A Preview of Hamlet in Shakespeare Criticism Vol. 164

A Preview of Hamlet in Shakespeare Criticism Vol. 164

Shakespeare Criticism: Volume 164 was published last Friday, 8 August. This volume contains essays and criticism of Hamlet, Richard III, and Shakespeare’s sonnets. Below is the opening passage to Hamlet.

 

Hamlet

For additional information on the critical and stage history of Hamlet, see SC, Volumes 1, 21, 35, 44, 59, 71, 82, 92, 102, 111, 120, 129, 137, and 147.

 

INTRODUCTION

Hamlet, Prince of Denmark, more often known simply as Hamlet, was written at the midpoint of Shakespeare’s career as a playwright, around 1600. It is unknown which of the three major extant versions of the play is the most accurate. Most scholars concur that the one included in the First Quarto (1603), or “bad” quarto, was an unauthorized version of the play based on a remembered performance. The two remaining versions—those in the Second Quarto (1604-05) and the First Folio (1623)—differ significantly enough from one another that it is difficult to declare one definitive.

Ophelia Among the Flowers by Odilon Redon. Oil on canvas, 1905-8. Public domain image via Wikimedia Commons

Ophelia Among the Flowers by Odilon Redon. Oil on canvas, 1905-8. Public domain image via Wikimedia Commons

The play revolves around Hamlet, the prince of Denmark, who is alienated from and suspicious of his family and their court at Elsinore. Prince Hamlet is repeatedly visited by a vengeful spirit who claims to be the ghost of King Hamlet, his recently deceased father. The Ghost asserts that he was killed by Claudius, his brother, who then married his wife, Queen Gertrude, and usurped the throne. Although Prince Hamlet quickly agrees to avenge his father, he is slow to act. His desire for revenge is tempered by hesitation, doubt, melancholy, and self-conscious ruminations on the role he has been left to play. Moreover, he is constantly under watch. Claudius, Gertrude, and their retainers are keen to discover the prince’s loyalties. Hamlet perceives their interest and, using wit and affected madness,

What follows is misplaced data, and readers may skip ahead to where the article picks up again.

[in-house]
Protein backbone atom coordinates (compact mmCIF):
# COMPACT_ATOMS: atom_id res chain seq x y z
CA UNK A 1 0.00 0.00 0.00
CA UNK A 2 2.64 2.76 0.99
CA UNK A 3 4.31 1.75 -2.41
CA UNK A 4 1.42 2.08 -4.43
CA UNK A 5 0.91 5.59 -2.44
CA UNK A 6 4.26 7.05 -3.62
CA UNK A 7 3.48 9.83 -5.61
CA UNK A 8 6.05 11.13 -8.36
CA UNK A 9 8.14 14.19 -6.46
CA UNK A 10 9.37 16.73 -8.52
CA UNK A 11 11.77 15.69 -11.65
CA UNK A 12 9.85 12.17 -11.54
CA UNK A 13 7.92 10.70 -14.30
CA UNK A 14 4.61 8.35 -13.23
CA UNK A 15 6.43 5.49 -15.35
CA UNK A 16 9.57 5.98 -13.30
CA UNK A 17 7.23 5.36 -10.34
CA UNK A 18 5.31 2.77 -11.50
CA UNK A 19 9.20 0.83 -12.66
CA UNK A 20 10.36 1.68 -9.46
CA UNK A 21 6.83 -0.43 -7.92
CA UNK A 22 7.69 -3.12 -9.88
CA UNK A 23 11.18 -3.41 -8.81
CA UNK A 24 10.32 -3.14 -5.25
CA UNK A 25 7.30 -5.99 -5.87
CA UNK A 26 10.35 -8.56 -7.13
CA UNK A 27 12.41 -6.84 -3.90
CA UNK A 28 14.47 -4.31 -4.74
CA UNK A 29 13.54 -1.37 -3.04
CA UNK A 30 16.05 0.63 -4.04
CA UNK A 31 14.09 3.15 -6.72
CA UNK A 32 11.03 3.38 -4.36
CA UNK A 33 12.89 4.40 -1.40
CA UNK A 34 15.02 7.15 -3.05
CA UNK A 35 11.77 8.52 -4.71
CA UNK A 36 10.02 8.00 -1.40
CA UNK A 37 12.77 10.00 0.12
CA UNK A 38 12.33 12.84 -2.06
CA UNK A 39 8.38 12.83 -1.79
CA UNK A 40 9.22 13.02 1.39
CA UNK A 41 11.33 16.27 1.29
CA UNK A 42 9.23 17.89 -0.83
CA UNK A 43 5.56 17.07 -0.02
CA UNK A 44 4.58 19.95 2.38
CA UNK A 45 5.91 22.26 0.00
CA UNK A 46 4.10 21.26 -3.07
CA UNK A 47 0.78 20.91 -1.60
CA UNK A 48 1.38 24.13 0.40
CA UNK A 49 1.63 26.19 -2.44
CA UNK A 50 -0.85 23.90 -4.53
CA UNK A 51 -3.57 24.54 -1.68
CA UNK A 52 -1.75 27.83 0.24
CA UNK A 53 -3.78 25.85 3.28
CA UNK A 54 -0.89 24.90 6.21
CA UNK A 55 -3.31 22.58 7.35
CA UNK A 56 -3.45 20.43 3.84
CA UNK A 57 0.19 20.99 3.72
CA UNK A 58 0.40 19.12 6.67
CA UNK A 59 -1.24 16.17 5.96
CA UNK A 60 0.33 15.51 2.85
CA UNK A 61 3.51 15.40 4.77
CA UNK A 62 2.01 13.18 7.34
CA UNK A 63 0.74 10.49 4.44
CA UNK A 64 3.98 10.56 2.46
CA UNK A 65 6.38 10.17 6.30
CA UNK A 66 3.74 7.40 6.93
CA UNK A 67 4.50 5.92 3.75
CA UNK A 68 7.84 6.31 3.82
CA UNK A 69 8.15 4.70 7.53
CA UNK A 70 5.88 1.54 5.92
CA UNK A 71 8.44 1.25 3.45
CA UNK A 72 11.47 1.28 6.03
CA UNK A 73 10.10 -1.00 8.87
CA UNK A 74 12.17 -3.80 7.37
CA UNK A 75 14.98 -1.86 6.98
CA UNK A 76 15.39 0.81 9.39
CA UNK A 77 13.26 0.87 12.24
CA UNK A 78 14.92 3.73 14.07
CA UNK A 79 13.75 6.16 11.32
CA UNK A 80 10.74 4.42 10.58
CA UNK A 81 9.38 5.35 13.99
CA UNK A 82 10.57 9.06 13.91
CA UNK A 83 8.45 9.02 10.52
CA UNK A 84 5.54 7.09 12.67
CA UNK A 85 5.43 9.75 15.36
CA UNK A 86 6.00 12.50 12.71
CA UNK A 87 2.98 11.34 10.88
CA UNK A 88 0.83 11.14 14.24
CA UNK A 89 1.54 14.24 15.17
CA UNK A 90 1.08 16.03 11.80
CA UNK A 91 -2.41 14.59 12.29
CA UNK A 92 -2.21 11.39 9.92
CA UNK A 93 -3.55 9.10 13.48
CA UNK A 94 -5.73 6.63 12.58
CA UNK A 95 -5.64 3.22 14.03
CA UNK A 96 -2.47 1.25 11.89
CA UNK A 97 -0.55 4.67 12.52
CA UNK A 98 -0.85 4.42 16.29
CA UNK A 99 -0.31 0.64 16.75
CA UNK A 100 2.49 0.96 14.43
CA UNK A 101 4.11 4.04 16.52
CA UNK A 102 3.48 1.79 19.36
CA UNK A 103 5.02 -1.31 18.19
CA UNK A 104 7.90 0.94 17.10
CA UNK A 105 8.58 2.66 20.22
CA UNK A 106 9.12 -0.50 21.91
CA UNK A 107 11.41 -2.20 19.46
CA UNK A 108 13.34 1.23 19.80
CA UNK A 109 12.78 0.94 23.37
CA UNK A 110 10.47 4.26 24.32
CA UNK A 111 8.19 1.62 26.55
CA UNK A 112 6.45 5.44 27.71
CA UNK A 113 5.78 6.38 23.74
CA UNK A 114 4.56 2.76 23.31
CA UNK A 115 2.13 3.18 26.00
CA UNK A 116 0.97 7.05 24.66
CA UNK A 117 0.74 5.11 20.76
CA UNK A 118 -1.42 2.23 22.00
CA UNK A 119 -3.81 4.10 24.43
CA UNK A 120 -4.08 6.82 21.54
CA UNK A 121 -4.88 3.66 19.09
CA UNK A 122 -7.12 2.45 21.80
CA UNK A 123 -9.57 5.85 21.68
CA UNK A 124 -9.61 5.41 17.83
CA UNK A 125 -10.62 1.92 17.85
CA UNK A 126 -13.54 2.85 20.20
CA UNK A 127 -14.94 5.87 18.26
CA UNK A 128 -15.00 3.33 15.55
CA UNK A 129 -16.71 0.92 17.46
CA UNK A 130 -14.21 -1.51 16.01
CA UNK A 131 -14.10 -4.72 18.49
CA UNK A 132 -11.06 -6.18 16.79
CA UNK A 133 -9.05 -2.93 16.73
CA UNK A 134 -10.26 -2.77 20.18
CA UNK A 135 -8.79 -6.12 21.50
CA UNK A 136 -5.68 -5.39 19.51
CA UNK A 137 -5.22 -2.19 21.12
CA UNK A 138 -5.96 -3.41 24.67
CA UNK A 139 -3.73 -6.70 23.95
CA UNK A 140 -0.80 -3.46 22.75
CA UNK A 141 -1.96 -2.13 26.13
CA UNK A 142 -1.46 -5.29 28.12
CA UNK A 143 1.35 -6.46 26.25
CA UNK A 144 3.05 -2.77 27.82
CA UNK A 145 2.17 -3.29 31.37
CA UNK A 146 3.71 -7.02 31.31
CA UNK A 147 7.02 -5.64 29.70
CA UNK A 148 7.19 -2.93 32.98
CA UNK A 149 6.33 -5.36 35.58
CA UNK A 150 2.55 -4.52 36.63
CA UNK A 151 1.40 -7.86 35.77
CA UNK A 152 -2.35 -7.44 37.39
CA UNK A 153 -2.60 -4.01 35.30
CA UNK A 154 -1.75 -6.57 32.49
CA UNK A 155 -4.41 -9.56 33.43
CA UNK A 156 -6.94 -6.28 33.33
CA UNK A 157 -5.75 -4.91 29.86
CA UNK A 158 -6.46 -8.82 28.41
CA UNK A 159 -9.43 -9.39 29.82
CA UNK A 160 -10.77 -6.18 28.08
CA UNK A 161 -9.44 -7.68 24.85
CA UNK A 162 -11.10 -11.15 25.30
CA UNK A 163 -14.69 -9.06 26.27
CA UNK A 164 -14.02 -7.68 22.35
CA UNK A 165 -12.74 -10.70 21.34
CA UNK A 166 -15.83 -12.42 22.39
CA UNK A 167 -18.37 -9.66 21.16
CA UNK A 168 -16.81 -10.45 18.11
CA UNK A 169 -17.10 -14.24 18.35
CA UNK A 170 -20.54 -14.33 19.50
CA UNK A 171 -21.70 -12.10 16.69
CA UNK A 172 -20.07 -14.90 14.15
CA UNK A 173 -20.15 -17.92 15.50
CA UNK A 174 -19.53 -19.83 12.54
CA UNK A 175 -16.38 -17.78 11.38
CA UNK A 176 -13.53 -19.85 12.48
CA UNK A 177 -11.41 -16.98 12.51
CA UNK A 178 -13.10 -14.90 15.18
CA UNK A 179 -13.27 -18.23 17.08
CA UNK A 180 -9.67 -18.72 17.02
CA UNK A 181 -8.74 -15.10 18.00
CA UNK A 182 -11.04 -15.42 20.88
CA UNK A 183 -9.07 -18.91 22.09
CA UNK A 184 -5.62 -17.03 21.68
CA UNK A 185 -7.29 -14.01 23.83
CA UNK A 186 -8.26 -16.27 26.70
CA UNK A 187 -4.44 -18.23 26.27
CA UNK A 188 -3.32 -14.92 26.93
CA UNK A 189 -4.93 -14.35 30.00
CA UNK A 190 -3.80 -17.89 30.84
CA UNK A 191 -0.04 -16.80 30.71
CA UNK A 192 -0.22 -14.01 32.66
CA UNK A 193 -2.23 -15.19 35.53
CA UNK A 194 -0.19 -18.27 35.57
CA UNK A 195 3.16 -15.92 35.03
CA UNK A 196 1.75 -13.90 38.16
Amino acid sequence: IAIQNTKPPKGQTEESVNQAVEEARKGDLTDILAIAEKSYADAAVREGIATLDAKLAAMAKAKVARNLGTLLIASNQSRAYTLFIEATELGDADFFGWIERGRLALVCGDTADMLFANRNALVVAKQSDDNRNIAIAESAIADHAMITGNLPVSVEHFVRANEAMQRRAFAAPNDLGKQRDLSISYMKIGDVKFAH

exposes their intrigues.

<a href="http://www viagra purchase.lpppub.com/wp-content/uploads/2015/08/512px-Pedro_Américo_-_detalhe_de_A_visão_de_Hamlet.jpg”>Hamlet's Vision by Pedro Américo. Oil on canvas, 1893. Public domain image via Wikimedia Commons.

Hamlet’s Vision by Pedro Américo. Oil on canvas, 1893. Public domain image via Wikimedia Commons.

Polonius, the king’s adviser, believes Prince Hamlet is mad with love for his daughter, Ophelia, and encourages her to spy on the prince—but without success. Frustrated by his own inaction, Hamlet contrives to stage a play to prove his uncle’s guilt. What follows is The Mouse-Trap, Hamlet’s meta-theatrical play within a play, also called The Murder of Gonzago, that restages his father’s murder. Hamlet interprets Claudius’s reaction to the performance as evidence of his uncle’s guilt, thus setting the play’s violent conclusion in motion. After Claudius stops the players, Hamlet kills Polonius in his mother’s chambers, mistaking him for Claudius. Soon, Ophelia dies too, by her own hand. Claudius exiles his nephew to England in the care of the spies Rosencrantz and Guildenstern, but when pirates attack their ship, Hamlet escapes back to Denmark, where he faces greater chaos. Hamlet, Claudius, Gertrude, and Ophelia’s brother, Laertes, perish in the final scene, leaving only Hamlet’s true friend, Horatio, to tell their tale. . .

(For the full 102-page entry on Hamlet, see Shakespeare Criticism: Volume 164. The academic advisor for this entry is Bradley Greenburg at Northeastern Illinois University)

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